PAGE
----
Concert Grove, Prospect Park, stereoscopic view (courtesy Miriam and Ira D. Wallach Division of Art, Prints and Photographs: Photography Collection, The New York Public Library)

Concert Grove, Prospect Park (2013) (photo by the author for Hyperallergic)

Concert Grove, Prospect Park, stereoscopic view (courtesy Miriam and Ira D. Wallach Division of Art, Prints and Photographs: Photography Collection, The New York Public Library)

Concert Grove, Prospect Park (2013) (photo by the author for Hyperallergic)

Waterlilies, Prospect Park, stereoscopic view (courtesy Miriam and Ira D. Wallach Division of Art, Prints and Photographs: Photography Collection, The New York Public Library)

Waterlilies, Prospect Park (2016) (photo by the author for Hyperallergic)

Litchfield Villa, Prospect Park, stereoscopic view (courtesy Miriam and Ira D. Wallach Division of Art, Prints and Photographs: Photography Collection, The New York Public Library)

Litchfield Villa, Prospect Park (2016) (photo by the author for Hyperallergic)

The Binnen Bridge and Cascade, Prospect Park, stereoscopic view (courtesy Miriam and Ira D. Wallach Division of Art, Prints and Photographs: Photography Collection, The New York Public Library)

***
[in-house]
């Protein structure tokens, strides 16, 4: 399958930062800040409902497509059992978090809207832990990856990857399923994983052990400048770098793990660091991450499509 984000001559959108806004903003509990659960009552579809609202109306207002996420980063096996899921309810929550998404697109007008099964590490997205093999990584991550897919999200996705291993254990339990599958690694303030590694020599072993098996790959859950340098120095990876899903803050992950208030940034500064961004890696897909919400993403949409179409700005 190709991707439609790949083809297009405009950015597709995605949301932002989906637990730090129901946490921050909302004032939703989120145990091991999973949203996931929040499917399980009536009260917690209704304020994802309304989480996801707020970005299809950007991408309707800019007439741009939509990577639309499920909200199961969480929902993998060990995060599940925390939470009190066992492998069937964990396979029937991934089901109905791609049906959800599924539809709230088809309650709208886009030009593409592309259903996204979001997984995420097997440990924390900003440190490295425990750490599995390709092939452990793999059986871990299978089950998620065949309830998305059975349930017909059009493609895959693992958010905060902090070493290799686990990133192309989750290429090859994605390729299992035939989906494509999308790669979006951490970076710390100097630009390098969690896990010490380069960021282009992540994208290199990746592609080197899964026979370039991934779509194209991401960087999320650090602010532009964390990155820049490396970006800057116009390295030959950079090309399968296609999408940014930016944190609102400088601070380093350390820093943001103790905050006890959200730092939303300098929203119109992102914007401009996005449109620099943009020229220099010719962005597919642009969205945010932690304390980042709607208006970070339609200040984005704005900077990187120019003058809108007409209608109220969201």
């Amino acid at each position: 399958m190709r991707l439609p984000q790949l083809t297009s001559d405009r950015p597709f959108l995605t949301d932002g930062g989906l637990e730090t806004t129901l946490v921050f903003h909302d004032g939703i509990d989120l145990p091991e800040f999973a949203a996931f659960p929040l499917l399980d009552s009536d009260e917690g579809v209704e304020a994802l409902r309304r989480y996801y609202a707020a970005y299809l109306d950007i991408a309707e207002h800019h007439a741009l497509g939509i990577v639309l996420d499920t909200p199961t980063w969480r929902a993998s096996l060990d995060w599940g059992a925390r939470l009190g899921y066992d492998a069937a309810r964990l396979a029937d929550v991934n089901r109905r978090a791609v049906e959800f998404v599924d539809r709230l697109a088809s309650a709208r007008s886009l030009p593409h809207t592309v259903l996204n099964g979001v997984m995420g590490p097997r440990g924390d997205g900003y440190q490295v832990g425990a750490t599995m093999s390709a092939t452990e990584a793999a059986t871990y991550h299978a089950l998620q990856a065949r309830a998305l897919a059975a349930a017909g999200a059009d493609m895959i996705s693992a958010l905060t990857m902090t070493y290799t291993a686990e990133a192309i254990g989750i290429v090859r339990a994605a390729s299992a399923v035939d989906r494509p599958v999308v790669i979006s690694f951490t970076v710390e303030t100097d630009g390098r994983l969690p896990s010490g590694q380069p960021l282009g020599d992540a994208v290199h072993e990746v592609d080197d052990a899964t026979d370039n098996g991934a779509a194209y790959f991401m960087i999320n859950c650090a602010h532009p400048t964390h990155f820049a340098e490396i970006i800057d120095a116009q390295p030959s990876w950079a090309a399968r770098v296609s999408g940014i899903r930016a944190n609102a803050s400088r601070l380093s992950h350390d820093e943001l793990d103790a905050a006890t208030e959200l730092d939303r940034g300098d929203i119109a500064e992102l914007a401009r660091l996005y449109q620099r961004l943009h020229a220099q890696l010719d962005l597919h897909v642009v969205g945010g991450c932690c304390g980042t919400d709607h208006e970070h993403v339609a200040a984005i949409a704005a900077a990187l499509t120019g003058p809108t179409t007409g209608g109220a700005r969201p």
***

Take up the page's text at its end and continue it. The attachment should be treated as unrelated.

The Binnen Bridge and Cascade (2017) (photo by the author for Hyperallergic)

Waterfall, Prospect Park, stereoscopic view (courtesy Miriam and Ira D. Wallach Division of Art, Prints and Photographs: Photography Collection, The New York Public Library)

Waterfall, Prospect Park (2015) (photo by the author for Hyperallergic)

Rustic arbor, Prospect Park, stereoscopic view (courtesy Miriam and Ira D. Wallach Division of Art, Prints and Photographs: Photography Collection, The New York Public Library)

Rustic arbor, Prospect Park (2017) (photo by the author for Hyperallergic)

Boating on the lake, Prospect Park, stereoscopic view (courtesy Miriam and Ira D. Wallach Division of Art, Prints and Photographs: Photography Collection, The New York Public Library)

Boating on Lullwater, Prospect Park (2012) (photo by the author for Hyperallergic)

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Allison Meier

Allison C. Meier is a former staff writer for Hyperallergic. Originally from Oklahoma, she has been covering visual culture and overlooked history for print...